Countries struggling with counterfeit products such as Kenya are set to benefit from a new award of Sh150 million (US$1.5 million) to a social entrepreneur, mPedigree to scale its technology that seeks to solve the problem of fakes.
This would be good news for Kenya, a country whose millions of citizens are believed to be consuming counterfeited products that range from assorted foods, medicines to electronics.
Kicking off next week’s 16th Annual Skoll World Forum, the Skoll Foundation has already announced mPedigree – recognised as a global leader using technology to fight faking; counterfeiting and diversion of products such as medicines, cosmetics and fertilizer – as one of five winners of the 2019 Skoll Awards for Social Entrepreneurship.
mPedigree’s core innovation is a unique product identification marker that consumers use to determine authenticity.
Once operational in Kenya, consumers would simply scratch off the label or unveil a barcode to transmit a code within seconds using a mobile phone camera or text message. This would enable the consumer to see and trace origin and authenticity of products they are purchasing.
In February this year, the national Anti-Counterfeit Agency (ACA) released a study showing that more than 70 percent of Kenyans use counterfeit goods with mobile phones leading with 51.8 percent.
In the study, alcohol was the second with 30.8 percent, DVD players at 26.4 percent, and bottled water at 24 percent.
The findings further revealed that of the total number of those using these goods, 19 percent buy them knowingly, and 49.6 percent purchased them for being cheap.
“Another 17.3 percent who were looking for genuine products but couldn’t find them opted for the counterfeits whereas 18.3 percent bought the goods unknowingly,” the study found out.
The Skoll World Forum on Social Entrepreneurship therefore forms a key international platform for advancing entrepreneurial solutions such as mPedigree software to the world’s most pressing problems.
Ahead of the Forum, Jeff Skoll, Founder and Chairman of the Skoll Foundation said mPedigree is among the brave entrepreneurs that are on the frontlines of solving the world’s most pressing problems.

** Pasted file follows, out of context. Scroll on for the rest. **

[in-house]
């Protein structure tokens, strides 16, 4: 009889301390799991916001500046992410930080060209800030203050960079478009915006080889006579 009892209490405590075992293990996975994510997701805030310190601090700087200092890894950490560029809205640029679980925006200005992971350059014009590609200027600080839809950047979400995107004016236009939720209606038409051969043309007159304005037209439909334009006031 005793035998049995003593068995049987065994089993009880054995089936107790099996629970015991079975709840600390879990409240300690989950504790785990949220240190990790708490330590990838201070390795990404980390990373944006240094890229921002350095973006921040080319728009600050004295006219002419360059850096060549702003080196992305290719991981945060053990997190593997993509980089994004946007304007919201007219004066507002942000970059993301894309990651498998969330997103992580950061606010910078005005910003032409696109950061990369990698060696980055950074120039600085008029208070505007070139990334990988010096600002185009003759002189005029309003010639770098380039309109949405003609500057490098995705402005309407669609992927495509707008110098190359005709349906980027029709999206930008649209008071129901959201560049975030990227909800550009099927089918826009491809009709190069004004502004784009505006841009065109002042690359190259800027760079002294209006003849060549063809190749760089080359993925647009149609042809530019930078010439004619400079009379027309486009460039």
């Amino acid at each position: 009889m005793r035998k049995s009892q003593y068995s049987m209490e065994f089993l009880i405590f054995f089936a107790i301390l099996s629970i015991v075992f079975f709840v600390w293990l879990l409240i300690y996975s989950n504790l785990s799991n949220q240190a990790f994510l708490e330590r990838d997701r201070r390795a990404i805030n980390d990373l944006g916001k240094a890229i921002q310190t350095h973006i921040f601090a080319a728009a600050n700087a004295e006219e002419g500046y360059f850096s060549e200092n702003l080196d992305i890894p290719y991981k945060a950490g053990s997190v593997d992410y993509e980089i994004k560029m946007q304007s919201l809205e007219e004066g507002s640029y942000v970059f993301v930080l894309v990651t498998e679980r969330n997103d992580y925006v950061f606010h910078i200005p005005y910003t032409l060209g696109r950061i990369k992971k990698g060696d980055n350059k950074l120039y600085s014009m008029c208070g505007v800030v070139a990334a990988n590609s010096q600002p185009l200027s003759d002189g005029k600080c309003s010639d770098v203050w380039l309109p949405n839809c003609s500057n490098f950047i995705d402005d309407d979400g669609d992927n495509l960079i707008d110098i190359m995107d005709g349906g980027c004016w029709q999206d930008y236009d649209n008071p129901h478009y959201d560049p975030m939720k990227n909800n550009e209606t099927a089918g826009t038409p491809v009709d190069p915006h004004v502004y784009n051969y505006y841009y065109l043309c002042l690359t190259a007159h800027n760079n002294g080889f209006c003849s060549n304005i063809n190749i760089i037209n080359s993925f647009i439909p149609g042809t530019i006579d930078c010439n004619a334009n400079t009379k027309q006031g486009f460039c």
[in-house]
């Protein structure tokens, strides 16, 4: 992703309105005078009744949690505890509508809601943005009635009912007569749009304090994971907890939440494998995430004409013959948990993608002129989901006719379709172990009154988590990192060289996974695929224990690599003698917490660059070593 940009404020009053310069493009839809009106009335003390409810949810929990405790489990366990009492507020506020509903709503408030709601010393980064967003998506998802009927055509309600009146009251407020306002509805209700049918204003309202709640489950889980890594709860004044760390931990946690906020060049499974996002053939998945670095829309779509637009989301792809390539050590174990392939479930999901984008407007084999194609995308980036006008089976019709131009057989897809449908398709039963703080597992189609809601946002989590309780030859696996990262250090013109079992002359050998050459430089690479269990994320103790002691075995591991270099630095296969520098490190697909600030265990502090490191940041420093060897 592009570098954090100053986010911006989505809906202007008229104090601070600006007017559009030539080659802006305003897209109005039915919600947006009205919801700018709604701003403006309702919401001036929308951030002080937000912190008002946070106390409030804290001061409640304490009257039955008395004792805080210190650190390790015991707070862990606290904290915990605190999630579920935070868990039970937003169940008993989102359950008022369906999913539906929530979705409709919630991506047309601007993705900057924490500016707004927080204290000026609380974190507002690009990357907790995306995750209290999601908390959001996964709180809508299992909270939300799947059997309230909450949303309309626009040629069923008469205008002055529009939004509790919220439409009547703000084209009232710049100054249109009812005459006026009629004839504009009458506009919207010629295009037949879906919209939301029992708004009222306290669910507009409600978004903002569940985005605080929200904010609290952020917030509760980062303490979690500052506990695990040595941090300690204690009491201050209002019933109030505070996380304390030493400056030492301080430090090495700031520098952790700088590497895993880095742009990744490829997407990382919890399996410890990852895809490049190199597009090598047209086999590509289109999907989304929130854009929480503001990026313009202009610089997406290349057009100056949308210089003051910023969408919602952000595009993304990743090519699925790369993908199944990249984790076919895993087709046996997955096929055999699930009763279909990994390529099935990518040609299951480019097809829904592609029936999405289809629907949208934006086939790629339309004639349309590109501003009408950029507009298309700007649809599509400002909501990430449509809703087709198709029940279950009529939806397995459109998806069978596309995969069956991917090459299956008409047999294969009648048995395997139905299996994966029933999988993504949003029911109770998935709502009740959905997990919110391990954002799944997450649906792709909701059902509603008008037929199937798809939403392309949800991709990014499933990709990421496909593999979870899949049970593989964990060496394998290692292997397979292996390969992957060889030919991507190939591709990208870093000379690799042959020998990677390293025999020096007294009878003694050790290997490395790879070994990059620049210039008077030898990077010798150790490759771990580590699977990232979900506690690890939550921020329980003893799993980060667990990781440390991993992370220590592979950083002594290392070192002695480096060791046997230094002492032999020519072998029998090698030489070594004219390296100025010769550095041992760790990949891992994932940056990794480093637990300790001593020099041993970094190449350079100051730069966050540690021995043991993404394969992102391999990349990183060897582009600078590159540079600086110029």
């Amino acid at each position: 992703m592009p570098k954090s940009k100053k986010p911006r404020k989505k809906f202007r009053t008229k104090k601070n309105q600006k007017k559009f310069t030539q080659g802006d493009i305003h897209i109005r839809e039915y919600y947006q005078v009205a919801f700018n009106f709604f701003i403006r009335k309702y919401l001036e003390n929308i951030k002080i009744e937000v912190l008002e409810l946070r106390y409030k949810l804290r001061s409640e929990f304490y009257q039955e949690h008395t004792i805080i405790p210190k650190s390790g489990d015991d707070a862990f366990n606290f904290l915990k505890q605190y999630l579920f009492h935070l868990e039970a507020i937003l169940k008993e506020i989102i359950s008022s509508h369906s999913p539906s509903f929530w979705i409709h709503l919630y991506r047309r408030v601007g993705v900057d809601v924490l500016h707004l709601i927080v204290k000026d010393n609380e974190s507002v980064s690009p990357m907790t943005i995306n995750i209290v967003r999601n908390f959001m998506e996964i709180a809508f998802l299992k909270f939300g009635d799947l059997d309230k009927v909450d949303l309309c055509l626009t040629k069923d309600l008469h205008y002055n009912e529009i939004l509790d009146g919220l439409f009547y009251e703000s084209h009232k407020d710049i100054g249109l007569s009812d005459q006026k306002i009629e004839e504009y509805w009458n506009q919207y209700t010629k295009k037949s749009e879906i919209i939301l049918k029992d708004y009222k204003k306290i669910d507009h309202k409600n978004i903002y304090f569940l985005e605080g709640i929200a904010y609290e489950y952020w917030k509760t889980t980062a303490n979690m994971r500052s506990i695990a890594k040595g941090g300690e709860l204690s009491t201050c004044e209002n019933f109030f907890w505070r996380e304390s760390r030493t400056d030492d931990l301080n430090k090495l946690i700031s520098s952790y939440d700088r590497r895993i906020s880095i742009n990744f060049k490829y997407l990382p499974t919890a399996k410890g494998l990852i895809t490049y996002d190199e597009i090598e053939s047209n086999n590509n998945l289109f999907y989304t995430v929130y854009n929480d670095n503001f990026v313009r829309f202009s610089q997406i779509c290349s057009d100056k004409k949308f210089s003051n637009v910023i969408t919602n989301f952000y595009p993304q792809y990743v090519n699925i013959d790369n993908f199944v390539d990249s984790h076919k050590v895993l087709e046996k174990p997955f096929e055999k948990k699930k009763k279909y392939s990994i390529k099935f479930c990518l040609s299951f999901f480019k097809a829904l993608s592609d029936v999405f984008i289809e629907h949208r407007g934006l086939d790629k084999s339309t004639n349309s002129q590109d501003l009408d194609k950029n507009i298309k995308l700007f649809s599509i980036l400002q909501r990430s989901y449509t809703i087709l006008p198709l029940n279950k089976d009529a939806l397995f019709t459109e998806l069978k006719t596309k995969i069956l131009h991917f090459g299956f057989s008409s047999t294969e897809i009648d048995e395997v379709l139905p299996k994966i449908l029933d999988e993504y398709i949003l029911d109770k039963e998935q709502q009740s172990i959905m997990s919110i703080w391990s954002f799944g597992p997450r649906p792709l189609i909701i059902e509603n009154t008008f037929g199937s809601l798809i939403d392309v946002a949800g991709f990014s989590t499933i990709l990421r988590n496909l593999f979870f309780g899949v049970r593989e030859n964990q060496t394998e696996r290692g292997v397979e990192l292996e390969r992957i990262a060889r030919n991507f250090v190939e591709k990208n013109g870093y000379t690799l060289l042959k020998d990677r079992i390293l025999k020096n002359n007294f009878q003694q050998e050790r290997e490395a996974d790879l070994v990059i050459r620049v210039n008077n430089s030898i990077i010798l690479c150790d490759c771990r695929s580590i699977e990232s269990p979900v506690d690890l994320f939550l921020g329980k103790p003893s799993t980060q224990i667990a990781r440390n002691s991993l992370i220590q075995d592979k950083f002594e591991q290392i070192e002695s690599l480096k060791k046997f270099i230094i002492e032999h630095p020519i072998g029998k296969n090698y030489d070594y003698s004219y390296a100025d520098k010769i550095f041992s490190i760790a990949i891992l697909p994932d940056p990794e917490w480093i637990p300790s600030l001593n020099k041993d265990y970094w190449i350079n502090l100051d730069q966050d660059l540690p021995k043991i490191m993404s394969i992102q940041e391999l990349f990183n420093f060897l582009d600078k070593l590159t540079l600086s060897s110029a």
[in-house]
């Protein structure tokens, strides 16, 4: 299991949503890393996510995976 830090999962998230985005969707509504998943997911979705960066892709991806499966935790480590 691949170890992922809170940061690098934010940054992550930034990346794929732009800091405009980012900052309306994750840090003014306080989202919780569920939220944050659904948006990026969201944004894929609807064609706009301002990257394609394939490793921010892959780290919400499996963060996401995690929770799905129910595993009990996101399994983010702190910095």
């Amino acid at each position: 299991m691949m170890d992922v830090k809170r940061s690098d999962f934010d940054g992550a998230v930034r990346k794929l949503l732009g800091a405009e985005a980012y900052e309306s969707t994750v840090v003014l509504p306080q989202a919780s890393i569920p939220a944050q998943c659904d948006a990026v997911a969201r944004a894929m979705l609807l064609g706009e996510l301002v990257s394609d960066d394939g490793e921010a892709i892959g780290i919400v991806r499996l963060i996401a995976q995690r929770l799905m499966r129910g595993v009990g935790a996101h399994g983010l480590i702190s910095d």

“Each social entrepreneur may have a distinct approach, but they all share a relentless pursuit of impact and the desire to create a more just world,” he said.
The Skoll Awards distinguish transformative leaders whose organizations disrupt the status quo, drive sustainable large-scale change, and are poised to create even greater impact.
Richard Fahey, the Interim President and CEO of the Skoll Foundation said the social entrepreneurs have demonstrated how to spark transformative change to improve health, protect vulnerable individuals, and provide new opportunities for young people.
“We are thrilled to welcome these passionate problem solvers into the Skoll community,” he added.
Awardee organizations receive $1.5 million in core support investments to scale their work and increase their impact.
Fahey said such a financial award helps the social entrepreneurs to gain leverage through their long-term participation in a global community of visionary leaders and innovators dedicated to solving some of the biggest global challenges of our time.
Each of the 2019 Awardees leads an organization that shows great promise of outsized impact. Since its international expansion commenced in earnest in 2013, mPedigree has grown its footprint to touch more than a hundred million beneficiaries in over a dozen markets on 3 continents including countries like Nigeria, Egypt, Kenya, Zambia, Uganda, Tanzania and India.
The work of these social entrepreneurs helps to fight the rampant medical and agricultural seed counterfeiting, and secures the supply chain of other life-impacting products, with a product identification marker that consumers use to determine authenticity immediately with a mobile phone.
Kenya for instance requires labelling on all seed packages for smallholder farmers, and it is seen that this rich overlay of software tools and sensor technologies would enable the country to create a full supply chain traceability and visibility, risk management, and predictive analytics.
Empowered consumers in Africa, South Asia, and the Middle East know immediately if they have counterfeit goods—not after they’ve entered diabetic shock or have seen crops fail
In the Common Market for Eastern and Southern Africa (COMESA) region more countries are revamping their regulatory systems with e-platforms designed and supported by mPedigree.
Over one week ago the EU Intellectual Property Office (EUIPO) and the Organisation for Economic Co-operation and Development (OECD) found that global sales of counterfeit and pirated goods have soared to Sh52.2 trillion (US$522 billion or 460 billion euros) a year, amounting to a whopping 3.3 percent of world trade.
The latest assessment showed that the share of counterfeit goods had seen a “considerable” rise since its previous 2016 estimate of 2.5 percent of global trade.